Editor’s Note: Every Tuesday, Abby Freireich and Brian Platzer take questions from readers about their kids’ education. Have one? Email them at [email protected]
Dear Abby and Brian,
I’d like to ask you about cheating. My son is in high school, and he’s working incredibly hard to get the grades that will get him into the college of his choice. The problem is, the other kids at his school cheat. From what I’ve gleaned from discussions with other parents, cheating is a widespread problem, and we’re not the only frustrated family. I know that other parents have brought the issue to the attention of the school, and when the school confronted cheating students, it became a battle. One family even hired a lawyer! I get it—no one wants to think that their kid cheats (or they think it’s just part of high school), and no one wants that fact on their kid’s transcript. But where does that leave my son, who is working so hard for his grades, and is honest, and the system is working against him?
It’s infuriating that so many of your son’s peers are cheating—and benefiting from doing so—while your son and many of his classmates are diligently following the rules. You should take on this fight, even though it might be exhausting and you will probably make some enemies along the way. Encouraging your son’s school to uphold academic integrity will not only protect him and benefit the school; it will also serve the best interests of the students who are cheating.
Some schools have a culture of cheating, while others do not. We know of schools where students find any way possible to cheat. They look over their shoulders during exams, hide notes in bathroom toilet tanks, tuck answers in their baseball cap, or store illicit information on graphing calculators and cellphones. Students who take tests earlier in the day tell their peers what’s on the tests. They send signals across the room during multiple-choice quizzes. They write key information on their hands and arms. During online school, they text one another answers. They ask to use the bathroom and check their materials in the hall, or they leave their phone in the bathroom.
But we also know of schools where cheating is virtually nonexistent. Students are all better off at schools like these, even kids who think they would personally benefit from cheating. In the short term, students can receive improved grades from cheating, but they learn less, and the habit can lead to severe academic or professional penalties in the future. The good news is that a culture of cheating is neither inevitable nor irreversible. We’ve seen that schools can change by acknowledging the situation, implementing basic preventive measures, and establishing a disciplinary system to dissuade students from cheating in the first place.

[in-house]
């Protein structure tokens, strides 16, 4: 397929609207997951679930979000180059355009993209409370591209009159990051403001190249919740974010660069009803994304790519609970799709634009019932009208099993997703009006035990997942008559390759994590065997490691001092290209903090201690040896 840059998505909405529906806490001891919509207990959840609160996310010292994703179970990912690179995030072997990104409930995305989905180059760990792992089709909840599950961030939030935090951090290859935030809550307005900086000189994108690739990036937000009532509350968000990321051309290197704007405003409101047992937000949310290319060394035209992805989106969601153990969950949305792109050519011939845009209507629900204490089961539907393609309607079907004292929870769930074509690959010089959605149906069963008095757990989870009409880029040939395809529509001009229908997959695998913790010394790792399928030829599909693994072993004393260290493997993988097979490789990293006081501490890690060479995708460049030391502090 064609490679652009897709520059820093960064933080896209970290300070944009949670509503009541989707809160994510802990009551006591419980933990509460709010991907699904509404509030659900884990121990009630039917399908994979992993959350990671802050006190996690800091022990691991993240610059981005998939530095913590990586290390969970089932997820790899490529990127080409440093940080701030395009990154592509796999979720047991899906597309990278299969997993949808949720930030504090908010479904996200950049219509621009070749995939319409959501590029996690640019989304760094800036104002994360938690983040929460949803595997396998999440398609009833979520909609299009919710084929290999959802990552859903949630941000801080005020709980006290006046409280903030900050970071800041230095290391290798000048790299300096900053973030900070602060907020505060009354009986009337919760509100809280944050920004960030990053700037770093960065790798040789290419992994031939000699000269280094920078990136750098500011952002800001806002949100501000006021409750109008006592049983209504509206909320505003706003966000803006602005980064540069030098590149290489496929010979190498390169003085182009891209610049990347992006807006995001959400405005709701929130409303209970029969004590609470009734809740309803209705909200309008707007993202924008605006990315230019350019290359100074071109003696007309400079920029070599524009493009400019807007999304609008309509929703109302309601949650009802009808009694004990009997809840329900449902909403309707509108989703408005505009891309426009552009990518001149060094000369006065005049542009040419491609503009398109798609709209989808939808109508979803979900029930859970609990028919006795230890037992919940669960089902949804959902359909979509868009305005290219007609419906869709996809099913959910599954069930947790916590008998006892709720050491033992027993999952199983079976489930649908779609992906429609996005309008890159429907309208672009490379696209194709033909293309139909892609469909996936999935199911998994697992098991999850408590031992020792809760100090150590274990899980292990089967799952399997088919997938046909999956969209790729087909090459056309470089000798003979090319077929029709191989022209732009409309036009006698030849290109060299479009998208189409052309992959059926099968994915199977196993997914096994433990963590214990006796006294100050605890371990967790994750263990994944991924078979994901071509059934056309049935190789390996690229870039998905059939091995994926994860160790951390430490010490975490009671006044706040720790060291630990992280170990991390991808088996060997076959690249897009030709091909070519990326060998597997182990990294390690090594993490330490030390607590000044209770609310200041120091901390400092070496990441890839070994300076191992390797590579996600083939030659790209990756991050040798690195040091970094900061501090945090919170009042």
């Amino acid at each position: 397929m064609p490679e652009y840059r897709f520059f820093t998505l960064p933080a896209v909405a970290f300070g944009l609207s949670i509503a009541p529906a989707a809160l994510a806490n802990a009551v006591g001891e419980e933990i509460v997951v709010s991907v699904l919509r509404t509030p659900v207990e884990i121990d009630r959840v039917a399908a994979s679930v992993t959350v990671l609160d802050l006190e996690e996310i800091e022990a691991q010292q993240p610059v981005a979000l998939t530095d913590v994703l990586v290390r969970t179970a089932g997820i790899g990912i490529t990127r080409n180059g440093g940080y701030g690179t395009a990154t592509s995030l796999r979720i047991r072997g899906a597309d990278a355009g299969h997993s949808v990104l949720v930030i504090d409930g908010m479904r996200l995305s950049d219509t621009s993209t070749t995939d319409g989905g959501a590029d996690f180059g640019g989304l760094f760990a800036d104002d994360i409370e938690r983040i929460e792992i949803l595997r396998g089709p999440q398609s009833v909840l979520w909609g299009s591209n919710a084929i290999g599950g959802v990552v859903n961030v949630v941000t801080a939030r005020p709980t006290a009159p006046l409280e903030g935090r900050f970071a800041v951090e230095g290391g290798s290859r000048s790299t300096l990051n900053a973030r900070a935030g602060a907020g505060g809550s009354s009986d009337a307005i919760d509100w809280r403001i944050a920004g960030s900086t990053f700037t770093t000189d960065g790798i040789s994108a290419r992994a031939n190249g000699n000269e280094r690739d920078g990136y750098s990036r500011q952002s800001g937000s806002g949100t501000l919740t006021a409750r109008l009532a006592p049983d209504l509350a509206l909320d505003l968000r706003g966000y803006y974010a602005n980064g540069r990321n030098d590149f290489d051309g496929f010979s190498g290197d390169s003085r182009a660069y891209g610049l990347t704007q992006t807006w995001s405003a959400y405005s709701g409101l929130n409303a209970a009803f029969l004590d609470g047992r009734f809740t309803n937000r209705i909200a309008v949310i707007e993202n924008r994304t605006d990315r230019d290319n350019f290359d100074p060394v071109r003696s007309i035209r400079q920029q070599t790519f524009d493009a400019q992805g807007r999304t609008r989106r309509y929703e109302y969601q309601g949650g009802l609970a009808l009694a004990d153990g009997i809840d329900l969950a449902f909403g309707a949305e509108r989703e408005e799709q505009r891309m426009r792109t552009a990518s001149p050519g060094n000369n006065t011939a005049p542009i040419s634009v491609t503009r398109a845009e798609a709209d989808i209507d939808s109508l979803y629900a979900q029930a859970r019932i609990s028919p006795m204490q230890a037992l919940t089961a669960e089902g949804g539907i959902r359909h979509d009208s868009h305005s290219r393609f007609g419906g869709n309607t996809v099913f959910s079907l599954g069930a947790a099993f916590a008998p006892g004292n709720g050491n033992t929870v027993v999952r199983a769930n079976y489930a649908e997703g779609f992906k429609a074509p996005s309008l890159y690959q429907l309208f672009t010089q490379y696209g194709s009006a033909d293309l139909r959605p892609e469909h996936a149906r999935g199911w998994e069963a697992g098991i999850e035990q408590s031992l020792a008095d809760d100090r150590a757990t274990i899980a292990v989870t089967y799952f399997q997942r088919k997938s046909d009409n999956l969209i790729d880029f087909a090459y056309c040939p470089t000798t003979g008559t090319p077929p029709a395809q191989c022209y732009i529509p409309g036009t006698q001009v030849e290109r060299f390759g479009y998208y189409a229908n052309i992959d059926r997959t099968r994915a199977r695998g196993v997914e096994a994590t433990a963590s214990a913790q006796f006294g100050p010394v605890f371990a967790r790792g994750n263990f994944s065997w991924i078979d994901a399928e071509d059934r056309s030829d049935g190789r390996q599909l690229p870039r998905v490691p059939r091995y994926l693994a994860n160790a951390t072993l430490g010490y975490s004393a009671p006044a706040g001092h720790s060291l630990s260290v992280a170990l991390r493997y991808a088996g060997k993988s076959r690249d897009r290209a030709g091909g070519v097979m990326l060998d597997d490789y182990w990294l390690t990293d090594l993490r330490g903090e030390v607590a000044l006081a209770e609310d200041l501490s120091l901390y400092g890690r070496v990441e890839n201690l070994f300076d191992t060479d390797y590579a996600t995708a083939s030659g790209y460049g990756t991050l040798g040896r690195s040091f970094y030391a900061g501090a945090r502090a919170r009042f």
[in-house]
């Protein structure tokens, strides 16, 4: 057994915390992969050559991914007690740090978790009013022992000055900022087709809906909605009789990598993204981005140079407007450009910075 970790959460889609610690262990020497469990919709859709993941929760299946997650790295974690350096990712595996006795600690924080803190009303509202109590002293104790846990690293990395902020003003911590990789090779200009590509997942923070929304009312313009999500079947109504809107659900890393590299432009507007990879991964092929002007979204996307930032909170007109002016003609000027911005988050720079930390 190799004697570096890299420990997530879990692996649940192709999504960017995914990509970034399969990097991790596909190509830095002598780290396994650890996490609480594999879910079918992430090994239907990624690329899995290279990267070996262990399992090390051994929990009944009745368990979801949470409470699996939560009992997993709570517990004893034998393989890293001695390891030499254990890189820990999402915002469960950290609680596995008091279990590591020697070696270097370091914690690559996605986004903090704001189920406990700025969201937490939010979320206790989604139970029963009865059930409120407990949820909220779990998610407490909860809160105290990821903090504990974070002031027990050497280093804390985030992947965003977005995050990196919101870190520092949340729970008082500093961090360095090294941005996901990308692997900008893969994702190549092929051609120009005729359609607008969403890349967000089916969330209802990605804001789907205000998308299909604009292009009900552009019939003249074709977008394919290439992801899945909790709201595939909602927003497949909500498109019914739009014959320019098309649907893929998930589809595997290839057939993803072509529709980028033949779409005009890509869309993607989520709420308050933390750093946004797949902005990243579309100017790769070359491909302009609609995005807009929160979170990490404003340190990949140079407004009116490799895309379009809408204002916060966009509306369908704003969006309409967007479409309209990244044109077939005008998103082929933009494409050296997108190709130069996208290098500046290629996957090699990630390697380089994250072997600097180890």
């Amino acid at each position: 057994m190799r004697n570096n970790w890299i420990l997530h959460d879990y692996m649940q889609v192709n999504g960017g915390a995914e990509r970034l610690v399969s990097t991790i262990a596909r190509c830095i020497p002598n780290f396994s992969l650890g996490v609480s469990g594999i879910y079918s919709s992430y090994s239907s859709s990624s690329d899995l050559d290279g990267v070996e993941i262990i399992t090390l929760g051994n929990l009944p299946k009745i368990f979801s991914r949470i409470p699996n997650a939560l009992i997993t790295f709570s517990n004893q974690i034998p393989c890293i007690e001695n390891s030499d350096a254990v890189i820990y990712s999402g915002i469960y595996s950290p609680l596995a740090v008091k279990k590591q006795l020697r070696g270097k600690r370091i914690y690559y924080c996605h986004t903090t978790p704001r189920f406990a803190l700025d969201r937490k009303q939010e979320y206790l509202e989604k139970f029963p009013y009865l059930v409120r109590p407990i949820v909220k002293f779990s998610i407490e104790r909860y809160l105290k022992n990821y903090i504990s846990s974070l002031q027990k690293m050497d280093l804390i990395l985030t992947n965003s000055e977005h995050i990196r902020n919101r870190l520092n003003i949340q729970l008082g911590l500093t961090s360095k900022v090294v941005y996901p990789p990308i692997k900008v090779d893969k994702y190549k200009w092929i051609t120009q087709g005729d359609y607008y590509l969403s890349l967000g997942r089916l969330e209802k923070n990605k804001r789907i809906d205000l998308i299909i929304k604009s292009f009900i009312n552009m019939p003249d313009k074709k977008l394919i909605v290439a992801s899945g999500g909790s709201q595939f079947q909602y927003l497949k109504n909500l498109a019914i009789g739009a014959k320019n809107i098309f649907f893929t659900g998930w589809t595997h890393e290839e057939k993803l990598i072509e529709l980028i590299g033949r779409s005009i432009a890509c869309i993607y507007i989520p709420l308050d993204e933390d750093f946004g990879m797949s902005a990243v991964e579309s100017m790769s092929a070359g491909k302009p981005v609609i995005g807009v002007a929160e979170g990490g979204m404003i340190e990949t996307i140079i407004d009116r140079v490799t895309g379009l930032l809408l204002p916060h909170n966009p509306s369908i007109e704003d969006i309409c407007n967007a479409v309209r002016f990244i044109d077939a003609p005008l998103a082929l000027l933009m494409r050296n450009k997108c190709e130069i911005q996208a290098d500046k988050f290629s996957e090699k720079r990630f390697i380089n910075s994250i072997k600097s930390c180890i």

Changing this culture is not your son’s responsibility. He shouldn’t be put in a position where he has to tell on a friend or a classmate, as doing so may have painful social repercussions. While we typically suggest that students advocate for themselves, in this case we think that you should communicate directly with your son’s teachers. Let them know that you want your family’s anonymity to be protected, so that your son will be spared from the possibility that what you say will be traced back to him. If you can share the specific ways in which children are cheating, you will help improve the situation not only for your son, but for all of the students, because teachers will be able to more easily spot similar behavior in the future.
In addition to helping teachers detect cheating, suggest ways that they can prevent it altogether. Your school would benefit from an anti-plagiarism resource, such as turnitin.com, that checks the originality of each assignment a student turns in against all of the assignments in the class, as well as previous student submissions and online sources. Students who are required to upload their assignments to this site are less likely to cheat, because they know they could be caught. Teachers in your school might also create multiple versions of their tests or insist that students go to the bathroom before taking them. Kids are keenly attuned to how closely they are being monitored, so teachers should walk around the classroom during tests rather than sitting at their desk doing work.
No matter how good teachers are at detecting and preventing cheating, some students will keep trying. So if your son’s school doesn’t already have a clear disciplinary system in place, insist that one be implemented. Ideally, this system should discourage kids from cheating, but when they do, it should give them the opportunity for reflection and change. Each consecutive infraction should come with progressively more serious consequences. For example, kids who cheat the first time would get an F and be required to redo the assignment or test. The second time they cheat, they would be suspended and would have to write a paper about why their cheating is detrimental to themselves and their peers. The third time, they would be expelled.
If cheating continues and speaking with individual teachers isn’t having enough of an effect, talk with the administration, preferably alongside other parents who share your concerns. No one wants a litigious headache, but the school is responsible for fostering an environment where academic integrity and honesty are paramount. Your sounding an alarm is ultimately in the best interest of all the students. Ignoring the problem, however, sends a message that cheating should be condoned, which will set students up to make detrimental decisions for years to come.
By submitting a letter, you are agreeing to let The Atlantic use it—in part or in full—and we may edit it for length and/or clarity.